December 12, 2013
M. Duane Nellis was inaugurated Wednesday (Dec. 11) as the 16th president of Texas Tech University.
In addition to Chancellor Kent Hance, members of the Board of Regents and Texas Tech faculty and staff, the president of the Association of Public and Land-Grant Universities (APLU) M. Peter McPherson was in attendance.
The ceremony featured an academic processional with members of the Texas Tech faculty donned in their regalia. Many faculty members served as delegates of institutions of higher learning, processing in the order of the institution’s founding. Interim provost Lawrence Schovanec presided over the ceremony and Danny Reible, the Donovan Maddox Distinguished Engineering Chair served as the Mace Bearer. Clint Barrick, KTTZ’s station manager and director of programming was the announcer.
Board of Regents Chairman Mickey Long, Chancellor Kent Hance, Faculty Senate President Aliza Wong, Staff Senate President Christine Self and Student Body President Luke Cotton each make remarks during the ceremony.
McPherson gave the keynote address.
“We are here to celebrate a new wonderful president in Duane Nellis and also to dedicate a new public purpose in the university,” McPherson said. “This institution has achieved enormously, and there is momentum to achieve so much more. It is important for the country, for the public, that you do so.”
McPherson, who has known Nellis for many years, said Nellis is capable, competitive, committed to the goals of the institution and drives to get things done. He also mentioned that he was particularly impressed with Texas Tech’s recent announcement of ten faculty Fulbright awards, and praised Texas Tech’s focus on outreach problem-solving and commercialization of research.
“This sets a standard and an expectation for the university,” McPherson said.
In his inaugural address, Nellis spoke about his vision for Texas Tech as a top research university and reflected on the school’s West Texas setting.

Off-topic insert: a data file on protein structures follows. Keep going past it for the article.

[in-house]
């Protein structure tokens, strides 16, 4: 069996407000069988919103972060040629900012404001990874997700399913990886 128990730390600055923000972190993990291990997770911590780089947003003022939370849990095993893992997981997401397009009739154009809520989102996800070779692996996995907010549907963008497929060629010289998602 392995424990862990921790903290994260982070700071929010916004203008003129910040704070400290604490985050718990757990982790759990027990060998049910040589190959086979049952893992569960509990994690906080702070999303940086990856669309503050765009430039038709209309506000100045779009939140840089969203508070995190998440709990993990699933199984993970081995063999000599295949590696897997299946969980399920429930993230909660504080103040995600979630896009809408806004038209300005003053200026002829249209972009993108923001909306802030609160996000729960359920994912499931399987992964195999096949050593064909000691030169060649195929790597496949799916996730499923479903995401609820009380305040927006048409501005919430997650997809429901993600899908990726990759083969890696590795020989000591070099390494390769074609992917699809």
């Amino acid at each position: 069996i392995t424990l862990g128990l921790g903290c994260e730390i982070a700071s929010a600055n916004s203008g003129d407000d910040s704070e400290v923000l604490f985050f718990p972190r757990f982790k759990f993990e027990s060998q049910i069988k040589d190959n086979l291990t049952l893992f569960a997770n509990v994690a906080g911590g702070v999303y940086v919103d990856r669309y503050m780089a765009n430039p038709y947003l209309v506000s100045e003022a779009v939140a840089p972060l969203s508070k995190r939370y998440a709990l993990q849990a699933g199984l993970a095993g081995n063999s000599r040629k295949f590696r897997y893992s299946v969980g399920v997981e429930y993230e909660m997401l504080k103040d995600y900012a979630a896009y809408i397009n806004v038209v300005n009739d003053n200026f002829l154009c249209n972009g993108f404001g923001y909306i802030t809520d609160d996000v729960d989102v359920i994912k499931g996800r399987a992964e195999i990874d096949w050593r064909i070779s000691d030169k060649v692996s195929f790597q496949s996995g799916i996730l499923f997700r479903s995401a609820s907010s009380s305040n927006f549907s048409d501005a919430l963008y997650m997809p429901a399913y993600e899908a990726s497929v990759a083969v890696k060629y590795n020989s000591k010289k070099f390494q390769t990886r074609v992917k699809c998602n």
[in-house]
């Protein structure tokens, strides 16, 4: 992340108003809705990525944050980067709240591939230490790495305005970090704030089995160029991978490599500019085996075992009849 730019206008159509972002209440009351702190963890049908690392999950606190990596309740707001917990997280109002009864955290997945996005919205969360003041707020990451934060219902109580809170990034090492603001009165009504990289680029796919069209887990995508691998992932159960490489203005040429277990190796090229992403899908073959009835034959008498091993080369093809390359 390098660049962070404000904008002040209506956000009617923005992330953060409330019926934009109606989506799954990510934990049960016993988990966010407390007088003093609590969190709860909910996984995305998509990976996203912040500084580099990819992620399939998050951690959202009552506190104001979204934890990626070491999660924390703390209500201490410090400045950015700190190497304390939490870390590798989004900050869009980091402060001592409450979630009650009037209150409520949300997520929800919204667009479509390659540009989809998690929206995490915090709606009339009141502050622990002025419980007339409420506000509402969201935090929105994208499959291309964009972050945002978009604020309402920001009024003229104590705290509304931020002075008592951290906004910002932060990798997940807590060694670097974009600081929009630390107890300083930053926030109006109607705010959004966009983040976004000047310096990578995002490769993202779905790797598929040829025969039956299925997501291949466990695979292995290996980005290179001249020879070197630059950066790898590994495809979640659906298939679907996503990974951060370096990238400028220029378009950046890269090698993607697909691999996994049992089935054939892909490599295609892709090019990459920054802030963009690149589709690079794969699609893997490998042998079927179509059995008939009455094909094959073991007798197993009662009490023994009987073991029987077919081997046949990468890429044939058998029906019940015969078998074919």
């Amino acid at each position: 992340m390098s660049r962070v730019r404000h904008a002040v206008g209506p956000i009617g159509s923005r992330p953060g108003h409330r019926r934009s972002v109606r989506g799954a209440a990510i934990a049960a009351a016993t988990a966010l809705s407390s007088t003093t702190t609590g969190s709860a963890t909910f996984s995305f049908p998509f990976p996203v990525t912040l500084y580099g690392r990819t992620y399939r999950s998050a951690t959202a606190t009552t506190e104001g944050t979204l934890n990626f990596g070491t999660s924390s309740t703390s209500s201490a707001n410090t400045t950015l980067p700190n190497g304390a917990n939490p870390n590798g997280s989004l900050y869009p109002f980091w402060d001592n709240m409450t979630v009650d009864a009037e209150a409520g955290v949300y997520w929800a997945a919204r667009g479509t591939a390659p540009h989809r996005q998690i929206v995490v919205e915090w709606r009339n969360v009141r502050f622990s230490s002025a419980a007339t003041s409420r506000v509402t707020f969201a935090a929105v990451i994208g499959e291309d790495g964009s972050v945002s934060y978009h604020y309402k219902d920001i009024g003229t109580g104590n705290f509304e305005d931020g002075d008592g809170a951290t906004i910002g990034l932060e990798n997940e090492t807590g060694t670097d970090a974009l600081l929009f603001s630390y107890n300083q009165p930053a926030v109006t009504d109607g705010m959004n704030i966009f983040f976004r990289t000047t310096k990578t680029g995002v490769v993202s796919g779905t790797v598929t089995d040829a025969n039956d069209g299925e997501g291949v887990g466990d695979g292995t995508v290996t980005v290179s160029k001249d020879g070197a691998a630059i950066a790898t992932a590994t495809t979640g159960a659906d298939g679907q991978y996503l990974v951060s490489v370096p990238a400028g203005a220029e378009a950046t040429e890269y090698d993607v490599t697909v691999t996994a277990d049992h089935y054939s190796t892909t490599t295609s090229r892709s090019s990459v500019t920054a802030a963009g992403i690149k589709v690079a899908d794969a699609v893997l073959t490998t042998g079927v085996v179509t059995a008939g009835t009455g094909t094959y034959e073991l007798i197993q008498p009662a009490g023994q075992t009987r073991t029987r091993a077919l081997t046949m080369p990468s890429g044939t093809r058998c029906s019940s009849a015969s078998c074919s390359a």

“As we know, at Texas Tech, from here it is possible, and as president, and with this firm foundation, I am committed to a new beginning; working with our outstanding faculty, staff, students, alumni and friends to move Texas Tech to higher levels of national excellence—be more AAU like, indeed to be at the highest level based on the Carnegie Foundation Classification of Research Universities,” he said.
Nellis laid out five key themes that Texas Tech, like other research universities, should strive for: innovation, interdisciplinary research, student and community engagement, globalization and diversity.
“I am excited about our future, proud to be your new president, and ask each of you here today, who are part of the Texas Tech University family, to join with me as we work passionately, energetically and strategically to continue the progress of recent years of this great university, as we capture the promise of tomorrow that will collectively elevate Tech to new levels of national and indeed international visibility,” Nellis said.
The Office of the President is the home of M. Duane Nellis, the 16th president of Texas Tech University. Nellis was named March 22, 2013 and began his term June 2013.
President Nellis has been committed to enhancing Texas Tech Universitys presence as a top tier national public research university through efforts that promote even greater levels of student success, academic quality and reputation, research and creative activities, and outreach dimensions.